Wednesday, March 24, 2010

The Benefit of the Doubt...

A few times over these past few days I’ve been tempted to close my facebook account. At other moments I’ve thought about deleting about half of my “friends.”

It’s not because we have a difference of beliefs when it comes to health care. Believe it or not, I don’t have a problem with that. As a former liberal I can understand how a person can believe what the far left believes. And I know that you can be a wonderful, compassionate person and be a democrat.

I know that most of my very liberal friends support health care because they feel that it is the compassionate choice. With many of them there’s a good chance that they haven’t given much thought to the issue of abortion, but they’ve given a lot of thought to the problems with health care in our country (and I agree 100% that there are huge problems and that reform is needed).

If you don’t really think about abortion you can follow the party line that “it’s not a life, it’s a choice.” If you delve much deeper the logic falls apart pretty quickly, but it’s really a subject that most people don’t want to take a long hard look at. It’s too ugly.

I try to give my friends the benefit of the doubt.

I wish they would return the favor (and I’m sure some of them do, however since they’re not loud and obnoxious, they aren’t the ones that stand out when I check my account).

In the past few days I’ve seen every person who doesn’t personally approve of the health care bill demonized and bashed. It’s kind of interesting that the worst attacks started after the bill had passed. If Life had won out I would have been celebrating and dancing around, not going on line and thinking up nasty things to write about the other side.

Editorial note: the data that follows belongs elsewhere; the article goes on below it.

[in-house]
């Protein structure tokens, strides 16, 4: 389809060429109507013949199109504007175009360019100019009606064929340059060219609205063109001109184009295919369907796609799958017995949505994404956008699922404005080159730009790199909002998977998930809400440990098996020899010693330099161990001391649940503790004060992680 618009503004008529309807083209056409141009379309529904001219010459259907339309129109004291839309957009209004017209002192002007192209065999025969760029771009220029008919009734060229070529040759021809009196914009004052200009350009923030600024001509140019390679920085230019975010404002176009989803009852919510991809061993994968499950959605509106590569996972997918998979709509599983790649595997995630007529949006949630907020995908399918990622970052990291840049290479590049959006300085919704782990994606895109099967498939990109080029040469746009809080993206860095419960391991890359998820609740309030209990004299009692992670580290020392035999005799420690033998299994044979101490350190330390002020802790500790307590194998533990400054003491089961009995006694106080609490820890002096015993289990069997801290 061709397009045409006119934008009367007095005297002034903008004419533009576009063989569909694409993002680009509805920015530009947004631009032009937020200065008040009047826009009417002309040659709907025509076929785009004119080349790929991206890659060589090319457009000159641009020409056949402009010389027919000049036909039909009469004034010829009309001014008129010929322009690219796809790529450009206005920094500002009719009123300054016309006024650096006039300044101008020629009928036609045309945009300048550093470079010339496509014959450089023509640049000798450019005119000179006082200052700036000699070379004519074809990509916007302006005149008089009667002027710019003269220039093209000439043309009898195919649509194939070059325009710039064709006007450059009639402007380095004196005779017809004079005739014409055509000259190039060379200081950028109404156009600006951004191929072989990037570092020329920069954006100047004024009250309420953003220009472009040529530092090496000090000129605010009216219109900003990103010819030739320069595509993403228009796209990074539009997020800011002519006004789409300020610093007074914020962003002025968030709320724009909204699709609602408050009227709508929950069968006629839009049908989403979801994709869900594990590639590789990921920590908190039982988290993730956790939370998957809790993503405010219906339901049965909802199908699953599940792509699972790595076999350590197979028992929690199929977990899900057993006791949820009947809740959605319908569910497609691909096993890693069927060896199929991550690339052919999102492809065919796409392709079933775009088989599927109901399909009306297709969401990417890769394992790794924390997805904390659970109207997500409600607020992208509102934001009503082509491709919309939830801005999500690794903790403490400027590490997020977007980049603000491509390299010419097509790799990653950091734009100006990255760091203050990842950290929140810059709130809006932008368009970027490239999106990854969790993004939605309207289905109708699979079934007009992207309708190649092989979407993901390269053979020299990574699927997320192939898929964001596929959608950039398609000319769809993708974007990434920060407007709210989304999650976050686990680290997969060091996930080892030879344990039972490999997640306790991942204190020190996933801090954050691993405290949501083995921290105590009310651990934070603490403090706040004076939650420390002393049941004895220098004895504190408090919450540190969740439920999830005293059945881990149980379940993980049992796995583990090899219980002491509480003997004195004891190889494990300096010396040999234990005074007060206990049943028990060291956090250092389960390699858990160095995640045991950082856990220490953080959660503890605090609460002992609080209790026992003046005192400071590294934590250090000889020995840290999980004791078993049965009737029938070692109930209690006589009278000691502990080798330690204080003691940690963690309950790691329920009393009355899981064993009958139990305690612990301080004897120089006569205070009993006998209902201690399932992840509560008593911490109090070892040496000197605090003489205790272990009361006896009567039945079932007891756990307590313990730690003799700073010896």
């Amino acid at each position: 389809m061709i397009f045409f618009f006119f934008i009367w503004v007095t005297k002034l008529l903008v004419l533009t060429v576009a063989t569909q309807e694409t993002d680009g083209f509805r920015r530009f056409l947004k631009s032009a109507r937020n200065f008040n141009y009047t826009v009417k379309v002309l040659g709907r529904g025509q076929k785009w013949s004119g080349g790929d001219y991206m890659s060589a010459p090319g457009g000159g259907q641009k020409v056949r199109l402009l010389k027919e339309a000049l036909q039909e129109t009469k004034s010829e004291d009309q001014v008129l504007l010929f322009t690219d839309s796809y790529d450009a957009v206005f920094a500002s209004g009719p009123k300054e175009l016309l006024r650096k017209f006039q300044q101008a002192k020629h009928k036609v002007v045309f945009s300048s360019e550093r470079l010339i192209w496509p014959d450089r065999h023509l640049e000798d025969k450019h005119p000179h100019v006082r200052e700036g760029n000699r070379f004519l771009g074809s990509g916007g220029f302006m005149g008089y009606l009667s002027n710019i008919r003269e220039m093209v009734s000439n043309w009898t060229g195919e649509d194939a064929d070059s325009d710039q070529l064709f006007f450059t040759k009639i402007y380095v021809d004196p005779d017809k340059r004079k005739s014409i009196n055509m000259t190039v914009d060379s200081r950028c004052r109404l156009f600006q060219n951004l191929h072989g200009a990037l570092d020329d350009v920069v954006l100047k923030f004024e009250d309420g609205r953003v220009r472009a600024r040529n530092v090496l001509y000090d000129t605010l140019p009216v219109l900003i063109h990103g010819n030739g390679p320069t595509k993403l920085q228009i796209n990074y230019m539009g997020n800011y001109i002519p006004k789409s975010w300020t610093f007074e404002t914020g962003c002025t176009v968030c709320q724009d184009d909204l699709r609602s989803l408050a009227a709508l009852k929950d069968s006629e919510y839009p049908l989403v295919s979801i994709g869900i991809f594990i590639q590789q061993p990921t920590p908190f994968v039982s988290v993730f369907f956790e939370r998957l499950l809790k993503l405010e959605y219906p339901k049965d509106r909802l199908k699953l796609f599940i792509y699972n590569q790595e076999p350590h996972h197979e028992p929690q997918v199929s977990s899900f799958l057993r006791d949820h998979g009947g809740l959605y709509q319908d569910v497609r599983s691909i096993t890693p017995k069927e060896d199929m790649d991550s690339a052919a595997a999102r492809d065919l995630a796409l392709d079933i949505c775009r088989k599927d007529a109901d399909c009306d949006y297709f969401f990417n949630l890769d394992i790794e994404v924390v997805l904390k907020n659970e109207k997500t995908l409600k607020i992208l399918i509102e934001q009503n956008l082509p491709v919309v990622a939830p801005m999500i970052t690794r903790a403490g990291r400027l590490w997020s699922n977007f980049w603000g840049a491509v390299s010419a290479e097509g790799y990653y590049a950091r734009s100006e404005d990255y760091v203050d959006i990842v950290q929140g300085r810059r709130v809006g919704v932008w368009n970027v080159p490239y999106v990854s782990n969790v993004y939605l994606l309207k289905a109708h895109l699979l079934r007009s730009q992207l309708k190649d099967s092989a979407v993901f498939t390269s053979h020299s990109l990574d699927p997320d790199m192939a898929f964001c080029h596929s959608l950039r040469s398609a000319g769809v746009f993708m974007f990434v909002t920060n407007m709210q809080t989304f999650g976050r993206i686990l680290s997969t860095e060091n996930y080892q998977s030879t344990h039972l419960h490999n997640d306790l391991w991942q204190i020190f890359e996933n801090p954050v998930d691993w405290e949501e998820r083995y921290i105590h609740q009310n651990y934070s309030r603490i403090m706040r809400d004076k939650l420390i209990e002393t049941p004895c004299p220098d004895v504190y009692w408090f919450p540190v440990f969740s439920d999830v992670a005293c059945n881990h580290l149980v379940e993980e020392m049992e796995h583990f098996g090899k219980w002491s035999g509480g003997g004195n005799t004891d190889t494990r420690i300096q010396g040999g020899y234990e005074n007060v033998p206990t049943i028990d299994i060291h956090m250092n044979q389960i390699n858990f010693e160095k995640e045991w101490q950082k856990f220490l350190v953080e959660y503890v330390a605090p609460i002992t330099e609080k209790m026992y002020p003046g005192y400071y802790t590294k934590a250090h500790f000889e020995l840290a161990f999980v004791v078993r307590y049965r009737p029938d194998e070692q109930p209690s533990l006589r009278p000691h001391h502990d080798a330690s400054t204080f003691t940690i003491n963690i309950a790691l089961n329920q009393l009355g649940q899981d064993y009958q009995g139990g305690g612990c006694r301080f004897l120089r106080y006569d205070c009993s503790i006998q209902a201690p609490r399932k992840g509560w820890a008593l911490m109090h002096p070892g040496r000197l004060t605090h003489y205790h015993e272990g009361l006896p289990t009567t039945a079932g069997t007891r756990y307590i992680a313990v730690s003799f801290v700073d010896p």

I’ve seen Christianity and Conservatives bashed and the logic behind the attacks makes me wonder if my “friends” are ever actually around either group. Maybe not. You can live in certain parts of California and have your exposure to non-radical groups be pretty limited. And when you do happen to run across someone who doesn’t share your beliefs you can make fun of them, or demonize them, or do both.

A lot of people seem to think that only the rich have a problem with this bill. That’s possibly why it seems to bother some people out there that I write about being pretty poor and disapproving of the bill (don’t I know I’m supposed to be grateful!). They can’t seem to understand that life is about more than money and that there are things other than money that motivate both sides.

I believe that most of my friends are motivated by compassion for the poor. That’s wonderful and I agree that something needs to be done in our country. I just wish they wouldn’t support an act that was intrinsically evil in their search for social justice. Social justice will never come from evil. The end in this case does not justify the means.

We need to think of the lives that will be lost, as well as the lives that will be saved and understand that the two can be reconciled. Just not with this president and this congress. They’re too devoted to keeping murder legal. And social justice will never exist when the blood of innocents are being poured out for votes.


  1. Ah, yes, facebook--the social networking site where I've had many a "friend" un-friend me because of my anti-healthcare bill position. Amazes me every time that people can end a friendship over something like this.

  2. hmmm.... There is so much to say about this post. You sound sad, lonely & frustrated. With Paul away at school, trouble in the world, living in the boonies, and most of all - having a conversion & making life changes - well, add it all up & I think I get the first half of your post.

    It certainly is irritating when people cannot discuss an issue without resorting to personal attacks. However, when a soldier goes into battle he expects to get hurt. Yep, politics is dirty business. So, I'm not surprised that you ruffle some feathers. Hopefully though, when the feathers get preened back in place, perhaps it will be done right (not left).